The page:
Blasted by Harvey, coastal towns’ mayors worry about being forgotten


Highlights

Four months after the storm hit, residents are still living in tents and motels, their homes still damaged.

Small-town South Texas mayors tell state lawmakers they aren’t seeing much relief.

Mayors of small South Texas towns devastated by Hurricane Harvey demanded Wednesday that state lawmakers remember their plight four months after the storm hit, as they battle housing shortages and massive looming budget shortfalls.

“We’ll be forgotten because it didn’t hit Corpus Christi,” Fulton Mayor Jimmy Kendrick told members of the House Land and Resource Management Committee at a hearing in Corpus Christi. “It hit Podunk U.S.A.”

The mayors said federal relief has been slow in coming and, therefore, recovery has been slow: Residents still live in tents and motels, their homes still damaged. Many businesses have yet to reopen in an area heavily dependent on tourism.

Their case began with statistics.

In Port Aransas, a beachside town of 3,800, the damage estimate clocked in at more than $700 million, the town’s mayor, Charles Bujan said. Rockport Mayor Charles Wax told lawmakers fewer than 400 of his town’s 1,300 businesses had reopened and the affordable apartments that workers there relied on were nearly all destroyed.

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“All of these things are bad enough in themselves, but the most significant damage occurred to our citizens. Many of them lost their homes, all their belongings, their jobs and their sources of income,” Bujan said. “I’ve learned there is absolutely no way for me to quantify the emotional and physical impact a disaster of this magnitude on the persona of an individual.”

The storm’s toll on residents, homes and businesses is beginning to show up on each of these small municipalities’ ledger sheets as the tax base they once depended on shrivels, the mayors told lawmakers.

“If I start building houses today, they’re not going to even appear on my rolls until 2019, if I’m lucky,” Wax reported, telling lawmakers Rockport faced a $2 million budget hole in 2018 and likely a $1.6 million shortfall the year after.

Kendrick put it even more bluntly.

“Folks, we’re in trouble,” he told the lawmakers sitting at the dais in front of him. “If I wait on FEMA, it’s going to be two years; I need help.”

He added, “Gentlemen … you’re our saviors.”

State agencies had spent $437 million on Harvey-related disaster recovery as of last month, according to the Texas Department of Emergency Management. Congress approved $51.8 billion in disaster relief for Texas and other areas hit by natural disasters this year. The U.S. House on Monday proposed spending an additional $81 billion for disaster aid.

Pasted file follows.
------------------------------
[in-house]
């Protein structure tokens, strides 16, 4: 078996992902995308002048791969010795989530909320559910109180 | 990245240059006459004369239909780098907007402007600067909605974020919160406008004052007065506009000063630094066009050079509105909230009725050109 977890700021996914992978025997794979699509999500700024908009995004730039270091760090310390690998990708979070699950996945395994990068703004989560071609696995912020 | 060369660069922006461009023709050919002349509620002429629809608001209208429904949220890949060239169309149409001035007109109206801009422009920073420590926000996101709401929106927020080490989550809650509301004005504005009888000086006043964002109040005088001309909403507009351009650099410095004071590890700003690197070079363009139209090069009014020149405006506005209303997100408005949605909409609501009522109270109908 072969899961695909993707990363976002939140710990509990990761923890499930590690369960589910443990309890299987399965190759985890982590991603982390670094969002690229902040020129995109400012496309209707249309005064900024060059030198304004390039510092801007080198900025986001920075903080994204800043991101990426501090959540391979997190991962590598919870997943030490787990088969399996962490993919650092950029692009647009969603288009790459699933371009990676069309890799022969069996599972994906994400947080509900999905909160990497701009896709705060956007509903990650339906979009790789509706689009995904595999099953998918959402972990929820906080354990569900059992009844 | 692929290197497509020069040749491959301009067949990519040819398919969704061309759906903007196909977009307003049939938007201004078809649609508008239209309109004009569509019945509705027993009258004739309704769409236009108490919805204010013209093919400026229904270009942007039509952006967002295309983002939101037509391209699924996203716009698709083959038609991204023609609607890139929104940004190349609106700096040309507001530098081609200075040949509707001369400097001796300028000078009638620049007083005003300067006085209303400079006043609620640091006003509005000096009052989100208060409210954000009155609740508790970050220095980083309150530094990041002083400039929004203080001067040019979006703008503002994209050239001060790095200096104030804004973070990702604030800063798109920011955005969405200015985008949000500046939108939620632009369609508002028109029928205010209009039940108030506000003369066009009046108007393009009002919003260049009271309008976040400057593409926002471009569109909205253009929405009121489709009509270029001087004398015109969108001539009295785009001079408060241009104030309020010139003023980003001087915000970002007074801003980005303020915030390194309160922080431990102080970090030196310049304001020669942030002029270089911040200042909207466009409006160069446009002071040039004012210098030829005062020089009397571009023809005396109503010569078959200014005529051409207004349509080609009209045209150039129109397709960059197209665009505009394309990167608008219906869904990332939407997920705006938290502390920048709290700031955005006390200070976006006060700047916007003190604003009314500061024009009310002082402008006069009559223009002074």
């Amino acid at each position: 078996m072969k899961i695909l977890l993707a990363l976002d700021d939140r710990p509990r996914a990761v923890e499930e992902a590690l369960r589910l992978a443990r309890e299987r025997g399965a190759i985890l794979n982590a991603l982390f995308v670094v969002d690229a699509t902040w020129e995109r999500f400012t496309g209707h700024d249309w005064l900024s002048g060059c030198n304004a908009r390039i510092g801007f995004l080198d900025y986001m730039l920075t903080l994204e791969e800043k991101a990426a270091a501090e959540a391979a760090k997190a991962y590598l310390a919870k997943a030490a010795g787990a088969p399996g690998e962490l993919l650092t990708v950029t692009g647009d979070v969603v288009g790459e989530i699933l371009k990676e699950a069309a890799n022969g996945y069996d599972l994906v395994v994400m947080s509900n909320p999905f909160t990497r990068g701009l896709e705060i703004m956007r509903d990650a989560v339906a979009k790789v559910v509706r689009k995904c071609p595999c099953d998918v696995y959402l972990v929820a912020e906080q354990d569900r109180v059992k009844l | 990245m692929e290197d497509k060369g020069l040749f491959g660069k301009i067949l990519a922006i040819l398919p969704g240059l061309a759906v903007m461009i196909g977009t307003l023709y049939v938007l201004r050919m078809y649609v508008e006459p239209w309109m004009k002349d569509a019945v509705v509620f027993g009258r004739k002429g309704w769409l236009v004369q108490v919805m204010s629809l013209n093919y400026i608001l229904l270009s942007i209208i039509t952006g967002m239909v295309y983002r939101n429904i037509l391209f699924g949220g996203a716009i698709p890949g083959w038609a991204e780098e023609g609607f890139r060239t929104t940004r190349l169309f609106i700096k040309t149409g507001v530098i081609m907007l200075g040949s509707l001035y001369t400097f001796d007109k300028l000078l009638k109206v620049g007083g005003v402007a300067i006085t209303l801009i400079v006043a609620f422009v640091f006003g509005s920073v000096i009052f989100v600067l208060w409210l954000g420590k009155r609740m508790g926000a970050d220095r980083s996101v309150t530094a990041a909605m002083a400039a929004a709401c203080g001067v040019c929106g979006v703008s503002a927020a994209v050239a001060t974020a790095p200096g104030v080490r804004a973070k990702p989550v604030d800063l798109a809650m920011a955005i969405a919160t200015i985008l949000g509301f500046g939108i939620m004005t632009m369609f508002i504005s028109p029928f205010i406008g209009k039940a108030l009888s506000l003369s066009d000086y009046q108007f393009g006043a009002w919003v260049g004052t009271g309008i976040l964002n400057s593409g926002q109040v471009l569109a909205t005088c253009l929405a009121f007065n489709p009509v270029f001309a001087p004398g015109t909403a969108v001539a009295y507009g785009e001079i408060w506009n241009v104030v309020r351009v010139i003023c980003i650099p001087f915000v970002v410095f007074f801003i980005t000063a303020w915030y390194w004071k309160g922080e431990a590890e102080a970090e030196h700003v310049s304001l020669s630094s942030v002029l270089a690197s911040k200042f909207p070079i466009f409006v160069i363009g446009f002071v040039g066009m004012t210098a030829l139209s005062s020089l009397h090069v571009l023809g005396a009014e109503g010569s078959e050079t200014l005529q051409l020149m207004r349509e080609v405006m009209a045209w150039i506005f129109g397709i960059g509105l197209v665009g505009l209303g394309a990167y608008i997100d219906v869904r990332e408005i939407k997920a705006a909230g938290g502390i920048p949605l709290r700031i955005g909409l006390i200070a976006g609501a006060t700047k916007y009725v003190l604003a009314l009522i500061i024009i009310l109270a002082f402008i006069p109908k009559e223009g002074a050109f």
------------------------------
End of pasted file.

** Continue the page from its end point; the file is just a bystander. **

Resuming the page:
Along with the tally of the damage done by the storm came the litany of complaints about the red tape that seems to have slowed efforts to get residents out of motel rooms and tents and into temporary housing. Much of the ire was directed at the Federal Emergency Management Agency.

“The one program I have dealt with over the last four months is FEMA, and they have made a fatal mistake by not being upfront and personal with the people they were supposed to service,” Bujan said.

“I cannot say that FEMA has not helped us, because they have,” he added. “But overall, in addressing the long-term housing needs of my community, they have been a colossal failure.”

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Added Kendrick, “George Bush and his (General Land Office) group are set up to fail.”

Land Commissioner George P. Bush sat just behind the mayors as they testified for much of the morning. The General Land Office, which he leads, plays a key role in running several temporary housing programs in coordination with FEMA.

“It has been a frustratingly slow process. While we’re proud of the work we’ve done, we know there is much more to do,” Bush told the lawmakers before the mayors testified. According to Bush, there are now 861 families in temporary housing along the coast and nearly 1,900 more units are on the way.

However, the mayors said that actually getting housing was only part of the bureaucratic battle. Once it is on the way, they must contend with strict federal privacy laws, which they said make it nearly impossible for them to stay in the loop and help residents with their applications for aid.

“Our biggest problem remains a lack of communication,” said Aransas Pass Mayor Ram Gomez, who added that federal privacy laws slowed city efforts to make sure the housing was permitted.

Rockport’s Wax echoed the complaint.

“I’m the mayor of a city, I have a (manufactured housing unit) coming down the highway, the truck driver knows where it’s going, the electrician — who is going to hook it up — knows where it’s going,” he said. “I don’t know, my building and development office doesn’t know, my permitting office doesn’t know, but the truck driver knows. That needs to be fixed.”



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